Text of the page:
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Misconception on birth control a major contributor to low uptake of HPV vaccine

Reproductive Health
 Human papillomavirus vaccine - administration of antigenic material (vaccine) to stimulate an individual's immune system to develop adaptive immunity to a pathogen. [Getty Images]

Rumours and conspiracy theories that the Human Papillomavirus (HPV) vaccine is an agent of birth control may have contributed to the low uptake of the vaccine, immunisation experts have said.

This is despite scale-up measures by the Ministry of Health and partners.

According to Data by UNICEF, Kenya has missed the five-year target set in 2019 to vaccinate 3.2 million girls.

The data reveals that only 487, 500 girls in Kenya have fully been protected from cervical cancer.

UNICEF Kenya Immunisation Specialist Dr Collin Tabu noted that only 70 per cent of girls have received the first dose of the vaccine, with 35 per cent getting their second jab.

“HPV vaccination of girls in the country remains low. The low uptake is attributed to rumours and conspiracy theories associated with HPV vaccination as being an agent of birth control,” said Dr Tabu.

From the national administrative immunisation data, the top three leading counties in HPV uptake in the country include Migori, Kisumu and Bungoma at 76, 68, and 68 per cent respectively.

Counties of Mandera, Garissa and Wajir have recorded the lowest uptake of the jab at 18, 17 and 11 per cent respectively.

Dr Shyreen Khalid Abubakar, the Directorate of Medical Services, Preventive and Promotive Health said there is gradual awareness being conducted to demystify myths linked to the vaccine.

“Parents imagine we are trying to prevent their children from getting pregnant in future. What they do not understand is that we are not stopping them from getting pregnant,” said Dr Abubakar.

The official added that it is a concern that girls are engaging in sex early with multiple partners, risking them from contracting the HPV virus which might lead them to develop cervical cancer in future.

Data she said indicates that cervical cancer is currently reported in young adults in their 20s, unlike previously when the disease was common in the 40s.

“Parents should understand their children are engaging in sexual conduct, we are telling them we are protecting them from contracting cervical cancer,” said the official.

Low uptake of the vaccine is a concern with increased cases of cervical cancer.

HPV vaccination was launched by former President Uhuru Kenyatta in 2019, to help reduce cases and deaths attributed to cervical cancer.

Data by the Ministry of Health reveal that cervical cancer is the leading cancer with the highest number of deaths, and the second most common cancer among women.

At least nine women die of cervical cancer in Kenya daily, and cases are estimated to increase to 22, by 2040.

Additionally, 5,250 new cases and 3,268 deaths are reported annually.

Dr Juliet Maina, a clinical and radiation oncologist at Nanyuki Teaching and Referral Hospital, explained that the HPV vaccine contains ingredients of the strains, which allows the body to create antibodies, which fight the virus that triggers cancer.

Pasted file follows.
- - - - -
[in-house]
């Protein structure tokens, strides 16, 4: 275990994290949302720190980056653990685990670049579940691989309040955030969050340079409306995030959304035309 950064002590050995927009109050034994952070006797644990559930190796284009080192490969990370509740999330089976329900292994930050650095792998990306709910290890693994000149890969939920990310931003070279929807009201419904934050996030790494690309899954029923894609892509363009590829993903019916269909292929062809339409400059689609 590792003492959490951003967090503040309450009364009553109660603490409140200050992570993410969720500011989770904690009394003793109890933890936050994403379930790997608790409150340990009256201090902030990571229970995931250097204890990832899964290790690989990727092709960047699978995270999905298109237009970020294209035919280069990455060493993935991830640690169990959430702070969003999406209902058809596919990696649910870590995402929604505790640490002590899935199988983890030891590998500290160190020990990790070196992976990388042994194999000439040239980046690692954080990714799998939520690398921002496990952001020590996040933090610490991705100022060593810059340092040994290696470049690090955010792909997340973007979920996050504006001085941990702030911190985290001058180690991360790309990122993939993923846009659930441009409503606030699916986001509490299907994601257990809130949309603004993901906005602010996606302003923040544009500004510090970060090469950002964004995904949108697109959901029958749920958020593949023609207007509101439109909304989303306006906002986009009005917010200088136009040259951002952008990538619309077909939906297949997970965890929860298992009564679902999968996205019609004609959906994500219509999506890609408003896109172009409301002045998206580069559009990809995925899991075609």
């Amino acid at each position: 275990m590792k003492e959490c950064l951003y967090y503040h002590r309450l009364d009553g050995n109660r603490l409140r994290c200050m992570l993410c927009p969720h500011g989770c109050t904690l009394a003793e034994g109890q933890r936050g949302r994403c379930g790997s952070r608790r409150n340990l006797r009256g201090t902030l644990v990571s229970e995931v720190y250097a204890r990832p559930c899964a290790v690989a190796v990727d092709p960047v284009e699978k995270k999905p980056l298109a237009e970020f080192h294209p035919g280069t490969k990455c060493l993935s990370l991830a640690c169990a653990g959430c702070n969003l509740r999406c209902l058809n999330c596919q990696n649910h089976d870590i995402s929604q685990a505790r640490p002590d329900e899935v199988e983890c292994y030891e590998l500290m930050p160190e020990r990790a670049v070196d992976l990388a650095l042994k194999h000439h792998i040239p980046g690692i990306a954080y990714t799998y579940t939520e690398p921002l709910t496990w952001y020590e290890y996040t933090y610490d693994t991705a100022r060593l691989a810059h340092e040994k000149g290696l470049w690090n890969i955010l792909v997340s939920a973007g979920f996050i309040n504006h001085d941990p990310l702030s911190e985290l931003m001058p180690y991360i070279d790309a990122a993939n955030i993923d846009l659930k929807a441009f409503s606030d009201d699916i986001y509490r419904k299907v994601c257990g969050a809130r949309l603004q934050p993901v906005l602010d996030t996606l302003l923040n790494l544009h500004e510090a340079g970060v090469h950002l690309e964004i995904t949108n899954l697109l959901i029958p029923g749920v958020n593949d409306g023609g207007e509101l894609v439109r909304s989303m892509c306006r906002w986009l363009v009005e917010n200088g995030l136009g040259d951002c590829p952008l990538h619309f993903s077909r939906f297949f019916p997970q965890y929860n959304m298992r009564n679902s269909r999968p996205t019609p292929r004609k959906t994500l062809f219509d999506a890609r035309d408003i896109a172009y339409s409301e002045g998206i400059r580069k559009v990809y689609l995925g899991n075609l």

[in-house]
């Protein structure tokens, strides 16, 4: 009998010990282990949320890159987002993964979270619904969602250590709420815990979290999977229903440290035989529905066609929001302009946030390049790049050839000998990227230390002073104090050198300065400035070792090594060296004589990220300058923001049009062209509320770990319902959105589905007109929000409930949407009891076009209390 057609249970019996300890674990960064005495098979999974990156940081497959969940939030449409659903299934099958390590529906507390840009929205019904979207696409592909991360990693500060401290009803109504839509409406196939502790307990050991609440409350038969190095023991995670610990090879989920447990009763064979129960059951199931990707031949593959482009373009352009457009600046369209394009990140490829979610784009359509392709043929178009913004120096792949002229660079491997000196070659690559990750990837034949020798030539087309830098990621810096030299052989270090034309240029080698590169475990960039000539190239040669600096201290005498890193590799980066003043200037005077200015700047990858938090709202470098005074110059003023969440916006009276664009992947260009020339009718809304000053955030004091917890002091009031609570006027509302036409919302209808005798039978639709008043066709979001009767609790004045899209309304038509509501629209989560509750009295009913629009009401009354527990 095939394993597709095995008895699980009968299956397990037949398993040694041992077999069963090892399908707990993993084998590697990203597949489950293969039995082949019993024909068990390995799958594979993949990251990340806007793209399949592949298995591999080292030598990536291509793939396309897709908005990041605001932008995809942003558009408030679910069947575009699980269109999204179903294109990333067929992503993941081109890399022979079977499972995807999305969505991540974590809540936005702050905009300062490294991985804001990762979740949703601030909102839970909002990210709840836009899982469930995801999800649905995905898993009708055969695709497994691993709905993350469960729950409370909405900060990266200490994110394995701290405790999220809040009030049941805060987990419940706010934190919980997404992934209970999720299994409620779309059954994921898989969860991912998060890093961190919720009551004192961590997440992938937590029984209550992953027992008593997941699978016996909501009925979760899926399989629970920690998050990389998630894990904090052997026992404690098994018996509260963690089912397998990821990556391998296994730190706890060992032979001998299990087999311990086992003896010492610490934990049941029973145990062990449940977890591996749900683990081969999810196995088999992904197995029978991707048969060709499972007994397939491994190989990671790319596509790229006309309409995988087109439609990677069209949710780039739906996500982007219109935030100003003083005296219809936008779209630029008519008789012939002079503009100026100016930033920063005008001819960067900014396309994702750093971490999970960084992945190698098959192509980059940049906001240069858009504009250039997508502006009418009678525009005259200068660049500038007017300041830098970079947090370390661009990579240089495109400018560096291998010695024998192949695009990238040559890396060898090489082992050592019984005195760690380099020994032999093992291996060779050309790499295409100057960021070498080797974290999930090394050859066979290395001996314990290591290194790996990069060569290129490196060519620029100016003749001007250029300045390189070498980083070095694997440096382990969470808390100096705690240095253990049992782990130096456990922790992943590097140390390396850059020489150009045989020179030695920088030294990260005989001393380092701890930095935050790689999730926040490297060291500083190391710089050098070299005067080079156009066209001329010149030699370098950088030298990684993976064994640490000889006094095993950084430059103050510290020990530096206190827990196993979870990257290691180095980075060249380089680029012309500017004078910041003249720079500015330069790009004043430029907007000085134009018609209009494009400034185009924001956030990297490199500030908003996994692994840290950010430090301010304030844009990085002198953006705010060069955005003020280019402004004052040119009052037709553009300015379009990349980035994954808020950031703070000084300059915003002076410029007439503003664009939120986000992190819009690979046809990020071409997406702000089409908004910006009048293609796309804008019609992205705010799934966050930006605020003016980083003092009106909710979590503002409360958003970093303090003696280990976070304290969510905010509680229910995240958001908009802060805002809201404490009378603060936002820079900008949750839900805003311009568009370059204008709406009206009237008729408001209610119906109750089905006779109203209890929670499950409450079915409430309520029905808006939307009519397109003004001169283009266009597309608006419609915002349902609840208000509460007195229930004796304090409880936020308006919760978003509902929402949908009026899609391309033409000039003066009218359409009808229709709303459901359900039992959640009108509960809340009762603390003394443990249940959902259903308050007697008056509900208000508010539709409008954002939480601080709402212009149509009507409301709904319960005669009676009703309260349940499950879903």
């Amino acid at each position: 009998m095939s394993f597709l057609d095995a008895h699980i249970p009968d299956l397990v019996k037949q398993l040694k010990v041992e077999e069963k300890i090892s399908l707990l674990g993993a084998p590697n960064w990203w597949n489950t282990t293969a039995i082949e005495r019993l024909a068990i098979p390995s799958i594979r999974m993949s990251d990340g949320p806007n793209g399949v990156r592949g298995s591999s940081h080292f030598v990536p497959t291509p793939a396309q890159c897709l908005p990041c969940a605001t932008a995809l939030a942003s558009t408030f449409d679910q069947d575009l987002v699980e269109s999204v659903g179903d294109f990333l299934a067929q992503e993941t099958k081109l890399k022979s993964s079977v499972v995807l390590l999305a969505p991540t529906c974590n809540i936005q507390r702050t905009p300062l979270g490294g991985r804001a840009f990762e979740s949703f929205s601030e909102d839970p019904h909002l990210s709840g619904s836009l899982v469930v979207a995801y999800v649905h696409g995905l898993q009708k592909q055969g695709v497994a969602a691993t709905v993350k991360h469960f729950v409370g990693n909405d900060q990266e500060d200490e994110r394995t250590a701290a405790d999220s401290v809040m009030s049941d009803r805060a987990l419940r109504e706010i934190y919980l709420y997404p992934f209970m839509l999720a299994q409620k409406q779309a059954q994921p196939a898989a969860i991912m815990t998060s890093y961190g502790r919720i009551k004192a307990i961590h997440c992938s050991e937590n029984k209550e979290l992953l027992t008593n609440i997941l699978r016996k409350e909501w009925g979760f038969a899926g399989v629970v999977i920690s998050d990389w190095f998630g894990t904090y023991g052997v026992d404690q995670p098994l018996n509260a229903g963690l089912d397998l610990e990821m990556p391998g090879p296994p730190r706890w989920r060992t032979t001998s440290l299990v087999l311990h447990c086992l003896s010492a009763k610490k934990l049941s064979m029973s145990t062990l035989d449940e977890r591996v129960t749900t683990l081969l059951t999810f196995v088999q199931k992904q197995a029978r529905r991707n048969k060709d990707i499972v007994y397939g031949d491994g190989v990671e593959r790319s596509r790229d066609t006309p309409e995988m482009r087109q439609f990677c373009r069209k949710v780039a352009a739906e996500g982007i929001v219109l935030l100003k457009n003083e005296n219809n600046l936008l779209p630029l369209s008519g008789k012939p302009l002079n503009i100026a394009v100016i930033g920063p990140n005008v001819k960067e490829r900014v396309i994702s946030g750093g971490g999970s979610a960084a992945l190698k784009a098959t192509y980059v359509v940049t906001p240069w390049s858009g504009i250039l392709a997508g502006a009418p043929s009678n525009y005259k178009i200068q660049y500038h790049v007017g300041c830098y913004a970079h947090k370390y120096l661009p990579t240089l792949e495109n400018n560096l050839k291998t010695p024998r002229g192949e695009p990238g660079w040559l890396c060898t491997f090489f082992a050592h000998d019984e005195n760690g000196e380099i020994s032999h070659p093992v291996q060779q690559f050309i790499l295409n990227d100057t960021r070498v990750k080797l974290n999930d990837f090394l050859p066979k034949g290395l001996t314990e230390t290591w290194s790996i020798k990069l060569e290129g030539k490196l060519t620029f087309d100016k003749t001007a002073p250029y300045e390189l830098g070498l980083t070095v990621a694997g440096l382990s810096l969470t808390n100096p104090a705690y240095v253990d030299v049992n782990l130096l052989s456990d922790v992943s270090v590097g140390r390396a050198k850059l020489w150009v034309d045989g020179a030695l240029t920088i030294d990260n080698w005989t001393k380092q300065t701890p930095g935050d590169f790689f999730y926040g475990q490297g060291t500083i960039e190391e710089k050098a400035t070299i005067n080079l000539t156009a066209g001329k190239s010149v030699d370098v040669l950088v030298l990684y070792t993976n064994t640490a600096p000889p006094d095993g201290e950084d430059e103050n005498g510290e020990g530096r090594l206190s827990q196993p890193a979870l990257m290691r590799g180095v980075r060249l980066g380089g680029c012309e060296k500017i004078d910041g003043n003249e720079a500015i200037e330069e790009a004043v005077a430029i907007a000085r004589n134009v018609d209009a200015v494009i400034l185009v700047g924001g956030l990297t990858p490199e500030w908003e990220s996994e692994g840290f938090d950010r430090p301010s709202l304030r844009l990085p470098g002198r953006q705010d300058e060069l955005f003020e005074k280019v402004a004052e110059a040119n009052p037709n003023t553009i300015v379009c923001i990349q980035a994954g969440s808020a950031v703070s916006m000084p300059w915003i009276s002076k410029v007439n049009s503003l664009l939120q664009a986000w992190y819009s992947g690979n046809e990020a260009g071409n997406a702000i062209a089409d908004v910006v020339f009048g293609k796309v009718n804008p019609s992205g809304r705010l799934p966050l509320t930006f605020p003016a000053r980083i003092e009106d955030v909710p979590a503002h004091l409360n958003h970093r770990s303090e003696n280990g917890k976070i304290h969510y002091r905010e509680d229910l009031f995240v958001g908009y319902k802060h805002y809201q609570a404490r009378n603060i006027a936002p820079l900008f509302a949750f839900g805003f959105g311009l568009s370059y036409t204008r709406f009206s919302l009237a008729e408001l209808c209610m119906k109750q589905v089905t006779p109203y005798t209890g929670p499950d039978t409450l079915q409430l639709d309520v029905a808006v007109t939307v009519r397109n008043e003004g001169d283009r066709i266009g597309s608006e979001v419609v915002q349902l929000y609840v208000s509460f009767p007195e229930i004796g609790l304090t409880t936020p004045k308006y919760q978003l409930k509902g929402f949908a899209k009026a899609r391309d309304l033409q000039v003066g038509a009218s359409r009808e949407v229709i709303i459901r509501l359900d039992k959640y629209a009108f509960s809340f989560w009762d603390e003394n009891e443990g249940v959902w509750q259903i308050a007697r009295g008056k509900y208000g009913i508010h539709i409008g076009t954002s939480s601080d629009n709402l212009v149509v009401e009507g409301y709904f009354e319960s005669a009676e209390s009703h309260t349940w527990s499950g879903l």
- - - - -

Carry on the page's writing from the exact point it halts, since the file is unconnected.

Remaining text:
“If vaccination was initiated early, the morbidity and the burden that comes with cervical cancer significantly reduce,” said Dr Maina.

Dr Maina attributed the low uptake of the vaccine to a lack of awareness among medical practitioners and the public.

“It is worrying that the disease is killing people left, right and centre, yet we are not utilizing the solution with us,” said Dr Maina.

Other challenges linked to the low uptake of the jab according to UNICEF include inadequate knowledge of the HPV vaccine among caregivers and Covid-19 pandemic containment measures.

Tabu said during the Covid-19 pandemic, containment measures adopted by the government such as the closure of schools and churches also dragged the administering of the jab.

Misinformation about the vaccine was also witnessed on “social media platforms”.

“Negative sentiments have been expressed by some individuals on social media on the safety and benefits of HPV vaccination,” Dr Tabu told The Standard.

The UNICEF immunisation specialist added that communication from healthcare workers about the vaccine is also crucial for education and reminding caregivers about what vaccines are available and what they do, particularly for new vaccines such as HPV.

Similarly, Tabu said caregivers need to be involved in the awareness campaigns for HPV vaccines as they are trusted by communities.

“Involvement of other actors from communities, such as religious and community leaders, school teachers, could also improve awareness and strengthen acceptance,” he said.

Further, he observed that facilities need to organise regular targeted and sustainable outreach immunisation in schools and the community to help to improve vaccination uptake.

He added that engagement of communication champions with extensive social mobilisation and raising awareness to demystify the myths and misconceptions that still exist about the HPV vaccine are important as well.

Further, Tabu said both national and sub-national governments also need to increase public expenditure for immunisation programmes and communication activities to scale up and sustain coverage.

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